By Tom Ayres, Senior Staff Writer
By the time he was a young man, with a budding career as a highly regarded international economist, former Woodstock resident Hugh “Hugo” Belton had traveled many roads.
He’d herded sheep in Australia, blasted roads through the mountains of Chile using dynamite, and learned the rudiments of seafaring on a British cargo ship. Such were the early occupational exploits of young Hugo Belton, the son of a career diplomat who landed his precocious child a flurry of wildly diverse jobs before Hugo had even hit young adulthood.
Many roads well-traveled eventually brought Hugo Belton and his wife, Jennifer DeToro Belton, to Woodstock for six years from 2010 to 2016, where their hearts and minds became immersed in Vermont and the community they found there.
But that’s near the end of Belton’s remarkable story and this is just the beginning.
Over the course of the day on Monday, Jennifer Belton, who capped her career as a librarian as the director of the Norman Williams Public Library in Woodstock, regaled a rapt listener with numerous tales of her late husband’s eventful life. And what a life it was for Belton, who passed away at home in Westfield, Ind. on Feb. 5, surrounded by family after many years of struggling with Parkinson’s disease.
“I first met Hugo at the Office of Management and Budget in Washington,” Jennifer said, the deep-seated affection of 40-plus years evident in her voice as she spoke about the jobs both Beltons had in the OMB, part of the Executive Office of President Jimmy Carter. Equipped with a B.A. in Economics from the University of Oregon and an M.A. from the University of Texas, Hugo Belton was a celebrated economist on the rise, serving as a senior management analyst with the Executive Office, where Jennifer started the first library for a sitting President.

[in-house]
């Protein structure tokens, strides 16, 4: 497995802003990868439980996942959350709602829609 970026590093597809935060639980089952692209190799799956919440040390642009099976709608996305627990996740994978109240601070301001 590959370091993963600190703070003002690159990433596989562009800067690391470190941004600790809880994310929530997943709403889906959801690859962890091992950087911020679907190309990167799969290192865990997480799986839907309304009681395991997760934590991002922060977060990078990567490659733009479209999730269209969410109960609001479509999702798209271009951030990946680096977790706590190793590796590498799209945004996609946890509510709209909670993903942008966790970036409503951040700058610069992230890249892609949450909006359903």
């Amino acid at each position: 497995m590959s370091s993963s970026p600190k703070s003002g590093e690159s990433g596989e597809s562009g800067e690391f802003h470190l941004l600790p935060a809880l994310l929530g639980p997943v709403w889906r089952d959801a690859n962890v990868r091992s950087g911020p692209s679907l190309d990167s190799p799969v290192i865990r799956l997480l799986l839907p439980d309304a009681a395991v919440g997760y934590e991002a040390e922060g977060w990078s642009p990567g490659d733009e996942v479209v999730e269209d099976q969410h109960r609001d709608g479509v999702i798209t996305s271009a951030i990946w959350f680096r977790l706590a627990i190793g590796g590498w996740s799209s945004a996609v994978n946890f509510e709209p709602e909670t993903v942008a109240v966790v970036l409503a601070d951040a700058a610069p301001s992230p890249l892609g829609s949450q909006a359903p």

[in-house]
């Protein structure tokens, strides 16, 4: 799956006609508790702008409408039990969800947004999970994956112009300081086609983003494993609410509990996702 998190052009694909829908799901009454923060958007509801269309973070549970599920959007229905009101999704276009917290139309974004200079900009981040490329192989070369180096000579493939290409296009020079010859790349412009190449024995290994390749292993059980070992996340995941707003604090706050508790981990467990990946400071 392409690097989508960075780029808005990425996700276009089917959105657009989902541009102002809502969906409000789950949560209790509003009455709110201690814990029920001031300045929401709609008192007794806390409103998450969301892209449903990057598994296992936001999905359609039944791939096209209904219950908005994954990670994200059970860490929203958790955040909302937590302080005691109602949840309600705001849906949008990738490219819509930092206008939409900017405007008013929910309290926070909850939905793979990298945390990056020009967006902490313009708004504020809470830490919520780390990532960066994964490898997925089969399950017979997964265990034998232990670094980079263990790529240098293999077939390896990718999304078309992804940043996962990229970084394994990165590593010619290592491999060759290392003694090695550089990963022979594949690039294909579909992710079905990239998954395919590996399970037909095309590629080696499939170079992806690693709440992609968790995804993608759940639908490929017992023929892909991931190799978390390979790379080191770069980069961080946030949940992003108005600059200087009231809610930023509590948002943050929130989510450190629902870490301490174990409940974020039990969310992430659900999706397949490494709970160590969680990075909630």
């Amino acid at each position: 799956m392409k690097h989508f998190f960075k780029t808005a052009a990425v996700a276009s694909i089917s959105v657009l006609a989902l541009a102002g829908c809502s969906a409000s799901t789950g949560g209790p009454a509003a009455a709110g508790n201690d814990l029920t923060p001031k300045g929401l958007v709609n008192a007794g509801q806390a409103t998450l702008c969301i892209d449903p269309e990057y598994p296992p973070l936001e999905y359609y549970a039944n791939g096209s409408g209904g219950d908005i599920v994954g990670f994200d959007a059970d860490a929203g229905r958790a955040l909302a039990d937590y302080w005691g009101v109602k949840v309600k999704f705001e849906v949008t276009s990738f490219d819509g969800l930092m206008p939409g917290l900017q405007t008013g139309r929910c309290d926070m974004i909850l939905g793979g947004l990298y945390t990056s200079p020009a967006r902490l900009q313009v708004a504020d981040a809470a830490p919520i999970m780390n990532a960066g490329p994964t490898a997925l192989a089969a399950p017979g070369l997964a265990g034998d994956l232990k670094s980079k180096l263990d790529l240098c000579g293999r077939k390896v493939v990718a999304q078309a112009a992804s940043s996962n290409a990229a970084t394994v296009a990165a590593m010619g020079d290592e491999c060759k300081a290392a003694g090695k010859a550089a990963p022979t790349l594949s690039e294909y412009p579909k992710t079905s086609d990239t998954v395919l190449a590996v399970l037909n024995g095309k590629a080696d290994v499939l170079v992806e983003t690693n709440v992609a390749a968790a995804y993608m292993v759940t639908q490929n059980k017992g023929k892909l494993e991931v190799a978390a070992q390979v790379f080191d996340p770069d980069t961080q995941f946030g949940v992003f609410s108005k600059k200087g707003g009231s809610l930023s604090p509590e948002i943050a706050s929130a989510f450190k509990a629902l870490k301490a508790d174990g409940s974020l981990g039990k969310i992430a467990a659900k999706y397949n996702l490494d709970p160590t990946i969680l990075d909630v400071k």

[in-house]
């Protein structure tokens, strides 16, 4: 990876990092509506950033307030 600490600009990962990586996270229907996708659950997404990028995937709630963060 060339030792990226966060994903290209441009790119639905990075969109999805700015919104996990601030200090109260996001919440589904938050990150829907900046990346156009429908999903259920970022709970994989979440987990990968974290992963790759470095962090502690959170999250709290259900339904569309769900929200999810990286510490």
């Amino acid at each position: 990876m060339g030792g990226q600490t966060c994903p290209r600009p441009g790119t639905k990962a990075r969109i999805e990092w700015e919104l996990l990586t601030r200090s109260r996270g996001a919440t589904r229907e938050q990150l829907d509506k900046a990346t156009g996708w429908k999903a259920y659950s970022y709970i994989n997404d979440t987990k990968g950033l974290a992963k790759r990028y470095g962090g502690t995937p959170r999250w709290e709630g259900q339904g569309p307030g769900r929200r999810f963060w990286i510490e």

“We were both married to different people and we were just friends,” Jennifer recollected. “But then I started to work at the old Executive Office Building, across the street from the new EOB and adjacent to the White House, and Hugo called me up for lunch. And I thought that was unusual, because people who work in the new EOB don’t call people in the old EOB — I don’t know why, but that was the case that when you make the transition from one building to another you don’t usually hang out with the old team. We went to lunch and he said he’d gone to the Renwick Gallery at the Smithsonian and seen an exhibit and that he’d applied for an NEA grant to study woodworking in California. And I said to him, ‘Let me get this straight: you’re going to California for six months, you’re not going with your wife, and you’re not wearing a wedding ring. Is that right?’ And he said, ‘Yes’ and I said, ‘Oh, well — call me when you get back,’ Jennifer quipped, laughing brightly.
Shortly after Hugo returned to Washington from California, where he studied woodcraft under the tutelage of renowned furniture maker Art Espenet Carpenter, whose work had been shown at the Renwick Gallery, Belton stepped off the career path of an acclaimed economist and turned his life in a wholly different direction — a life’s journey that he would undertake lovingly, together with his former coworker and friend turned spouse, Jennifer.
In 1979, at age 36, Hugo founded Hugh Belton Studio Furniture Makers and set up shop in a studio on Capitol Hill — a workspace he later moved to a new home in suburban McLean, Va. He described his reinvention of himself as “upwardly aspiring, downwardly mobile,” according to Jennifer. Soon thereafter, Belton’s new wife was to play a leading role in gaining broader recognition among the Capitol Hill crowd for the aspiring master woodworker’s virtuoso creations. Jennifer, then working as the librarian and information specialist with the Washington Post, persuaded famed Post editor Ben Bradlee to commission Hugo to craft an elegant table for the newspaper’s editorial conference room, where senior newsroom editors would gather to decide on the news stories for each day’s lead pages.